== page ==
Focus on the flowers: narcissus rising like angels from a glass vase, calla lillies taking root in the shadowy corners of the yard, and the promise of lilacs this year. Little buds in the branches. The promise of those. The promise.


Pets Tell the Story October 1, 2013

Filed under: Craft,Short Stories/Short Shorts,Writing Prompts + — Christopher P. DeLorenzo @ 3:41 am




The prompt this time is one I call, “Pets Tell the Story,” and is a POV (point of view) exercise. Here’s how it goes:

Begin with a list of pets you have known, yours or others’. (Note: these don’t have to be pets you particularly liked, but ones you have known, even superficially).

Simply name them.

Now choose two and make a few notes about their attitude, general personality, and something these pets might say: an expression or a comment. Choose one of these animal characters and write in his or her voice. Tell us what it’s like to live in the place he or she lives, and what he or she thinks of the human he or she lives with. Be as serious or as playful as you like.

What I wrote is below.


Is it time to eat? Is it time to eat yet? Eat? Eat? Oh! You want love? You just want love? Okay. Love, love, love, love, love. I’m stretching, stretching, stretching up. Oh, it’s hard work to wake up. Come on down here for kisses instead. Warm morning kisses. Love, love, love, love, love. My mouth is dry. Let me lick my chops. Come back for more now. Love, love, love, love, love.

He plays the TV too loud in the morning. And he burns the toast. That stinks. But he cracks an egg for me sometimes, fries it up, and breaks it into little pieces. Then I crawl out of bed for breakfast. Eat eat, eat, eat, eat. Then back to bed. Sleep. Ah. The TV finally off; he’s gone. Deep, deep late morning sleep.

At noon my walker arrives. I love him. Martin. He comes to the gate at the kitchen door and I’m up shakin’, shakin’, shakin’ this bulldog booty for this handsome man.

“Good morning my dear one,” he says, stepping over the gate, squatting down to kiss me. Love, love, love, love, love. Then he lets me out the back door, and I run down the steps to pee. Ahhh. I should have gone this morning, but I was so sleepy and he was running late. He’s always running late. Late, late, late, late. He’s always late. But Martin’s always on time, and he always lets me out. Always Martin. And that other one, Ryan. I love Ryan. Love, love, love Ryan. Where did he go?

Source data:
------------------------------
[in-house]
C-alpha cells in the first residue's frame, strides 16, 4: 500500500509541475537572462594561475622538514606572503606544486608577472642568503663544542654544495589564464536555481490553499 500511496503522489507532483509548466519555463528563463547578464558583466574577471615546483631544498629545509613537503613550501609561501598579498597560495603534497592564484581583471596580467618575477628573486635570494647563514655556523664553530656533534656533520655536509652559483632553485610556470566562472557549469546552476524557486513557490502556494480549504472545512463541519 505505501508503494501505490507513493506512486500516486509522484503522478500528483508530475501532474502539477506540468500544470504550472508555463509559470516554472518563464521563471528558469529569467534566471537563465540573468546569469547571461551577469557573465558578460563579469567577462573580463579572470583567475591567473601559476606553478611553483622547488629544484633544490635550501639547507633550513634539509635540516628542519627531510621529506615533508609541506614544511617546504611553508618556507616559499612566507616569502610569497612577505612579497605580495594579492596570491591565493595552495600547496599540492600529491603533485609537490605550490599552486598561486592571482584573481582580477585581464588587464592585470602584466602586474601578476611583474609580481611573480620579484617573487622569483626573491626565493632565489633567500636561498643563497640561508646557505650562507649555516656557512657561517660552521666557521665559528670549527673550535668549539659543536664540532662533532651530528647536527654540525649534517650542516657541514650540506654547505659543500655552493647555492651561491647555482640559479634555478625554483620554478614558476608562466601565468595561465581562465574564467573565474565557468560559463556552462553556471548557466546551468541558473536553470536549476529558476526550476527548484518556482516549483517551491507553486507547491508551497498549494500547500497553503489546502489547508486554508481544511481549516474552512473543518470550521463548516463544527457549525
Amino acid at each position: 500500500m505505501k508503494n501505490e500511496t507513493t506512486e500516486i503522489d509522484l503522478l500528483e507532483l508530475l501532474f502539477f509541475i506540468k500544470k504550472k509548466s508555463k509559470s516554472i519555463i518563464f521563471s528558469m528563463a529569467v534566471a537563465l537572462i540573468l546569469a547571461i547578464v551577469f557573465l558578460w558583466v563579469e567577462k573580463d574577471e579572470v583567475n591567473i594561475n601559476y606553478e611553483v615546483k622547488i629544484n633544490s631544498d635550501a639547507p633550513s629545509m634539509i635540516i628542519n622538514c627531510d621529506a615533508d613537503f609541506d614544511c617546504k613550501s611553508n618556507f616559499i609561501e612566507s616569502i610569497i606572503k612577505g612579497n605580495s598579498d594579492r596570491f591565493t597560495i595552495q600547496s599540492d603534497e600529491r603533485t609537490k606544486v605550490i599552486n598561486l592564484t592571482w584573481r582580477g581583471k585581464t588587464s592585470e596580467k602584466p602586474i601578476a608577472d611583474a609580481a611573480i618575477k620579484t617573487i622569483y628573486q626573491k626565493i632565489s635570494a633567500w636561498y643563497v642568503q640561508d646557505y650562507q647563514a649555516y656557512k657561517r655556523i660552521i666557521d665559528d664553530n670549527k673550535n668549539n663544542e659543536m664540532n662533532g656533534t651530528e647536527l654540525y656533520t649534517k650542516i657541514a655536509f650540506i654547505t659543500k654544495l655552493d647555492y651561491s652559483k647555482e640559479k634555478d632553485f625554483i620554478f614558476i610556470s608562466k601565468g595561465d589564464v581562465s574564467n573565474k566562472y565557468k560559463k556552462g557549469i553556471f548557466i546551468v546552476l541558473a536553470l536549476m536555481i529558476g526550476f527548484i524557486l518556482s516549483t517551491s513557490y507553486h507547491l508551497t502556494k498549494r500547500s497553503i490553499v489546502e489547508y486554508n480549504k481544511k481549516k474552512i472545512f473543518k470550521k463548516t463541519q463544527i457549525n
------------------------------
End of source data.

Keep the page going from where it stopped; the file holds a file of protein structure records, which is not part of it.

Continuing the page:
After I pee, I chase that stupid squirrel up the lemon tree. Ruff! Stupid squirrel! Then I grab a lemon and bite down. Sweet tart, sweetheart. Sweetheart. That’s what Ryan called me. Where is he? He is part of the pack. Where did he go?

“Penelope!” Martin calls. “Let’s go for our walk.” Our walk! Our walk! Walk, walk, walk! The stupid leash clicks on. I bite it. Bite it! Bite it! I hate this leash. Grrrr. “Penelope, stop it now,” Martin coos, and I only do what he asks because I love him. I love him. I love him.

Down the hill, I sniff the little girls with their mama. They run over to me. “Penelope!” they scream in unison. Oh, yes! I love the girls too. Love, love, love, love, love. Every day before lunch, this love, that love. Sometimes Mochi, that curly black beast comes up and barks at me. C’mon, let’s do this, Mochi! C’mon, c’mon, c’mon, c’mon!

Then down the hill for lunch at the cafe. Me under the table, cooler here, and Martin eating his wrap. Little bites dropping down. Snacks. A little marinated onion. Yes. A piece of chicken? Wow! A pepper. Forget it. Too hot. And then I hear a familiar voice. Who’s that? Ryan? Ryan! Ryan! Ryan! Ryan!

I come bolting from under the table, but my leash is caught. Thunk! I see him there. right there, talking to another man! Not my main man, some new man. He doesn’t see me. “Penelope!” Martin says. “Easy. What is it?” I’m stretching, stretching, stretching, stretching. And I start barking. Ryan! Ryan! Ryan! Ryan!

“Penelope?” Ryan turns to me. Those big brown eyes. Oh, Ryan! At last! Back in the pack, get back in the pack! “Oh my God, Penelope!” Ryan kneels down. Love, love, love, love, love. Crazy love. Crazy, crazy, crazy love. Ryan! Ryan! Ryan! Ryan!

“I take it you two know each other,” Martin says,

“Yeah. Her dad and I used to date.”

“Oh. Are you Ryan?”

Ryan! Ryan! Ryan! Ryan!


“I’m Martin.”

“Nice to meet you.”

Ryan stands up. He’s sniffling and wiping his eyes. I crawl up his legs. Come back, come back, come back, come back!

“Oh, Penelope.” He comes down for more love. “I miss you, girl.” Then he says, “I gotta go.” And he starts walking away. What?

“I’ll tell James we saw you,” Martin hollers, but Ryan just keeps walking and doesn’t look back. No! Ryan! Come back, come back, come back, come back!

“Calm down, Penelope, jeez,” Martin says. And when he slips me off the leash for a second to untangle me from the table legs, I almost get away. But he grabs me by the collar. “Stop it!”

Ryan! Ryan! Ryan! Ryan!

First, he’s a dot in the distance. And then he’s gone.